Just add sunlight, water and a little TLC to help these greens grow!
With summer in full swing, it’s a great time to enjoy all things green! Earlier this summer, my students experienced the wonder of indoor gardening with salad greens. In just a few weeks time, we grew a bumper crop of kale, arugula and other leafy vegetables to share. Packed with nutrients like vitamin K and fiber, they were a hit on pizza and in salad. Since lettuce enjoys cooler weather, it is easy to grow inside in a sunny location, and since it grows quickly, you can anticipate enough for salads and sandwiches by the time September and the back-to-school season begins. Want to start your own garden? Check out the resources below.
Seeds – Also, tips and supplies to get started
Recipes – Healthy lunch ideas, including delicious salads
Classroom coloring sheets – Coloring sheets and activities about fruits and veggies
Blueberries and cranberries team up for a patriotic quick bread!
2 cups all- purpose flour
¾ cup granulated sugar
1 teaspoon baking powder
½ teaspoon salt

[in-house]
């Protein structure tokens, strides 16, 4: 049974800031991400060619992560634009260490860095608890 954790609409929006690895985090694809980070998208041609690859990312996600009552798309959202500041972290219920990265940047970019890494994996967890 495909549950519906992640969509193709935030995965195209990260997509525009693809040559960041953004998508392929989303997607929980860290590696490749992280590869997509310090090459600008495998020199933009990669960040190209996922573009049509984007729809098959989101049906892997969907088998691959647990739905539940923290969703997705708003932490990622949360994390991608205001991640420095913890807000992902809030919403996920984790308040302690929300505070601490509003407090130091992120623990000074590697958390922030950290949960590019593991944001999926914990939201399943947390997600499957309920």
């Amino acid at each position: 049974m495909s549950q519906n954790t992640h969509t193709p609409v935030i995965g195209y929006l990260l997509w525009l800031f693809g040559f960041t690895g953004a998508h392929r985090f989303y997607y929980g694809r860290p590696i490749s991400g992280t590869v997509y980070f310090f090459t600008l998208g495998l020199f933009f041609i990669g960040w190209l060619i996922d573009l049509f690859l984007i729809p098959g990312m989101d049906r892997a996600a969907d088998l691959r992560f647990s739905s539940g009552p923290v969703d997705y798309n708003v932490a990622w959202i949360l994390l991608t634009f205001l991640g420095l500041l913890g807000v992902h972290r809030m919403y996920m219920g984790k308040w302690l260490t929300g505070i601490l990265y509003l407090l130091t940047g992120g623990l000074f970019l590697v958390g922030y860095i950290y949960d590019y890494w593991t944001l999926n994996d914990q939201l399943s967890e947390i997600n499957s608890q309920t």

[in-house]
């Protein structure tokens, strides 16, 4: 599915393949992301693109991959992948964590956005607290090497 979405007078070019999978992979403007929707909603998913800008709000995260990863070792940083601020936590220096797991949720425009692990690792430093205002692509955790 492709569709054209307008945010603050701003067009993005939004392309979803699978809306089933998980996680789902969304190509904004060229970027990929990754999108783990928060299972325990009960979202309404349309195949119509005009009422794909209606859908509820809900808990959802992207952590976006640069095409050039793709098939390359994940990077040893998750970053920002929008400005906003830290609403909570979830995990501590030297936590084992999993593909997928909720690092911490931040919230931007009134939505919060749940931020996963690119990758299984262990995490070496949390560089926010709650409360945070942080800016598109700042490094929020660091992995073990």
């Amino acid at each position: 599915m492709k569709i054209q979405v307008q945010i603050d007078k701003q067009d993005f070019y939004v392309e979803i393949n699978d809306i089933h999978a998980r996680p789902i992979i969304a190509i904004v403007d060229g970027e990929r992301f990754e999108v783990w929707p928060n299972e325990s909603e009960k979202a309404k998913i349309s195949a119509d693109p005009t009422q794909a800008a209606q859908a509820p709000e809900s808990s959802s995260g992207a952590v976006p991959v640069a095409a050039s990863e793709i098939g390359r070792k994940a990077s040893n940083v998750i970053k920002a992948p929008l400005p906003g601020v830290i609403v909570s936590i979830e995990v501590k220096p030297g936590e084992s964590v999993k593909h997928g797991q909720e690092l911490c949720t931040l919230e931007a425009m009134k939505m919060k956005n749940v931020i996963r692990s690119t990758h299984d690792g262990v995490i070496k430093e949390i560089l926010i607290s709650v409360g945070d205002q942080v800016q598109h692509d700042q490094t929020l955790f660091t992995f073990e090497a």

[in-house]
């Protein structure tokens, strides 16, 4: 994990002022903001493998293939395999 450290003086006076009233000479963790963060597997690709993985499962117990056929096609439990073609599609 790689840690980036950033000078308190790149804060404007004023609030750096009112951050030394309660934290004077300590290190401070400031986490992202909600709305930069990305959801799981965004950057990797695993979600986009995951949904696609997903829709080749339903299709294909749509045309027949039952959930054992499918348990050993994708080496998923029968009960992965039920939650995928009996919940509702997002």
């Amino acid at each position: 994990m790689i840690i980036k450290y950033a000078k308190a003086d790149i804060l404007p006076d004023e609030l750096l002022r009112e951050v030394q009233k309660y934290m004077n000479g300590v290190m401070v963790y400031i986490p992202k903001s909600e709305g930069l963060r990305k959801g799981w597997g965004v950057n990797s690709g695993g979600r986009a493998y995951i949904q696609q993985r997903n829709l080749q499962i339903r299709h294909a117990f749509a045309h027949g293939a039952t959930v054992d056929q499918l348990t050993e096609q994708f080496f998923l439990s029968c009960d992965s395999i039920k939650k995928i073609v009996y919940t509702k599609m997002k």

¼ teaspoon baking soda
¼ cup water
1 teaspoon vanilla extract
1/8 teaspoon each cardamom and ginger
2/3 cup water
2 tablespoons sunflower oil
¾ cup fresh or frozen blueberries
¼ cup dried cranberries
¼ cup chopped pecans, optional
1 teaspoon cinnamon sugar
1 teaspoon red, white and blue sprinkles
Preheat oven to 325°F, and coat an 8”x4” loaf pan with sunflower oil. In a large bowl, combine flour, sugar, baking powder, salt and baking soda. In a small bowl, stir together ¼ cup of water, vanilla, cardamom and ginger. Stir in remaining water and oil, and stir into dry ingredients until just moistened. Fold blueberries, cranberries and nuts into batter. Pour into loaf pan, and sprinkle with cinnamon sugar. Bake 60-65 minutes or until a toothpick inserted near the center comes out clean. Cool bread in pan for 10 minutes before removing to a wire rack. Sprinkle bread with red, white and blue sprinkles while it is still warm. Cool completely before serving.
Yield: 16 slices
This month is all about making small changes that lead to a healthier lifestyle, one forkful at a time. Eating as a family is a great place to start. Recent studies have found that regular family meals provide a variety of health benefits, including improved nutrient intake and a decreased risk of obesity, but finding time to prepare them can seem daunting. Several organizations have developed resources to help families eat well together. Celebrate National Nutrition Month by trying one!